Visit most church websites and you sense a reluctance to be any more specific about beliefs other than to say we believe in God and the Bible. There seems to be an endemic fear that to present a clear and comprehensive outline will drive people away. On the other hand perhaps the leadership of the church doesn’t know what it believes and so the silence. Carl Trueman argues that creeds and confessions are not only helpful but Biblical and necessary. His book The Creedal Imperative is vital reading at a time when so many are content to be theologically anaemic.
Building upon a Biblical foundation, history attests to the usage and necessity of confessional statements. Practically speaking, how can the church faithfully fulfil her commission if she cannot or will not fly her colours at full mast? Upon what grounds can there be unity in the church without a common consensus of belief? Can the church really be salt and light if it is not clear about its message and practices?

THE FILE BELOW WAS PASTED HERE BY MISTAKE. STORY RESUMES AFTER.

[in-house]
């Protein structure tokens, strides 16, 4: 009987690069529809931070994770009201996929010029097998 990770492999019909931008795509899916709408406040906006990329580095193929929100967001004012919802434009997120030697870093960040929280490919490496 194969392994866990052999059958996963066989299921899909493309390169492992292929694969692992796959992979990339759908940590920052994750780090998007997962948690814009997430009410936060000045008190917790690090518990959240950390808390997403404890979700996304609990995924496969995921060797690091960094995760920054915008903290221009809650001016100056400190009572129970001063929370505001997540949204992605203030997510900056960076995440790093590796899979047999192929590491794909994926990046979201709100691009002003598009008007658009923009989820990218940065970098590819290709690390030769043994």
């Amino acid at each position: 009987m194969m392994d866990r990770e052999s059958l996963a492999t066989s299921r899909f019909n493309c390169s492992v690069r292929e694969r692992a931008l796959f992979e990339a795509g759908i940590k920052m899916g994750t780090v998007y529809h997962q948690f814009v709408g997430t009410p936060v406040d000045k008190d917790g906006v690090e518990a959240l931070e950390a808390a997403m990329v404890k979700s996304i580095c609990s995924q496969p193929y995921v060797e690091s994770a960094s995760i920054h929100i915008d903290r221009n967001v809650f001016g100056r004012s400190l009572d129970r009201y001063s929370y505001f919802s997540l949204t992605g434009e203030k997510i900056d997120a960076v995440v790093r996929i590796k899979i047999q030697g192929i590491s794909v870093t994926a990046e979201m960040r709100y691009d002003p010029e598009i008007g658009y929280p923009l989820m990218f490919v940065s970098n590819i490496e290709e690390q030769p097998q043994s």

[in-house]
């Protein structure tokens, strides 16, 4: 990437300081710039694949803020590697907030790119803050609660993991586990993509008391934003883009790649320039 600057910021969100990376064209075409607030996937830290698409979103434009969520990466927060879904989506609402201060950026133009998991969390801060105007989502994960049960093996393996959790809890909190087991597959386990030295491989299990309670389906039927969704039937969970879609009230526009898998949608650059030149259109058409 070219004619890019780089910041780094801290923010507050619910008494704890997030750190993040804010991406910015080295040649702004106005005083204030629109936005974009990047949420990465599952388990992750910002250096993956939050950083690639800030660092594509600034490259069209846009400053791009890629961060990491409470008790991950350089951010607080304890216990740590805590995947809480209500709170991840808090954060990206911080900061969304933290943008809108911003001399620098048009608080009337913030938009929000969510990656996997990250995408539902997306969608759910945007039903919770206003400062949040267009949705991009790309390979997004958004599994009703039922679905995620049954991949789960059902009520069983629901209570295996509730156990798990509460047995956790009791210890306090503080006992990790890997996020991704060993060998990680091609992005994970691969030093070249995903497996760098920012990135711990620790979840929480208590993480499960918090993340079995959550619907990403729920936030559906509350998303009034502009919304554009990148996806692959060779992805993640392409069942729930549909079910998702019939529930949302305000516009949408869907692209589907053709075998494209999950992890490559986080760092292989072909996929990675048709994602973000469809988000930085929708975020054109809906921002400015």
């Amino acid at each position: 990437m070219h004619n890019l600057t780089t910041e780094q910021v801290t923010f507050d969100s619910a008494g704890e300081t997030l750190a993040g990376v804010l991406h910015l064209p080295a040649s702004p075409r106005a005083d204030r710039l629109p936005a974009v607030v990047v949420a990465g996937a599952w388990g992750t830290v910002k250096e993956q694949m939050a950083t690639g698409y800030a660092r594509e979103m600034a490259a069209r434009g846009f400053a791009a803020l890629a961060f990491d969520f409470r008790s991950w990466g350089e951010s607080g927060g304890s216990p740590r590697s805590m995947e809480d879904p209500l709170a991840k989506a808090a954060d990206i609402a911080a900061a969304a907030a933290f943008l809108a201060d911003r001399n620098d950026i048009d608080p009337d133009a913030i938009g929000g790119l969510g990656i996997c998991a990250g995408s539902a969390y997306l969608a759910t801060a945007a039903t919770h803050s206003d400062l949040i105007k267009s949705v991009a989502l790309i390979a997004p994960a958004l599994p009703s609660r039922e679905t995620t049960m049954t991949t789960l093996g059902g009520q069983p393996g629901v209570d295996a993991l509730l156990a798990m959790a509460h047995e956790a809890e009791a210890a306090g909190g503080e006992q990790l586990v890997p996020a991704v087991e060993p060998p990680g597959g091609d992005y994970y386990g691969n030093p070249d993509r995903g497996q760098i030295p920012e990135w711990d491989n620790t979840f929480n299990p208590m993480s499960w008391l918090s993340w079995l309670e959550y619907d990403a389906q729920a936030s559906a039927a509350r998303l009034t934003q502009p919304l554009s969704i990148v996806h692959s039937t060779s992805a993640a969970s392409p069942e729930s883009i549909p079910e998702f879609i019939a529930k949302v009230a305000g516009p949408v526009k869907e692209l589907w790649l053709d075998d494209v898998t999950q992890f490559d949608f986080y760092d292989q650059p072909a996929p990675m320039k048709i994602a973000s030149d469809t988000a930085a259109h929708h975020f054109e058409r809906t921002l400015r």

In this postmodern age there is a desperate need for the churches to unequivocally state what they believe the Bible teaches. Carl Trueman’s book should be read by all church leaders, those thinking of leadership and the Christian public at large.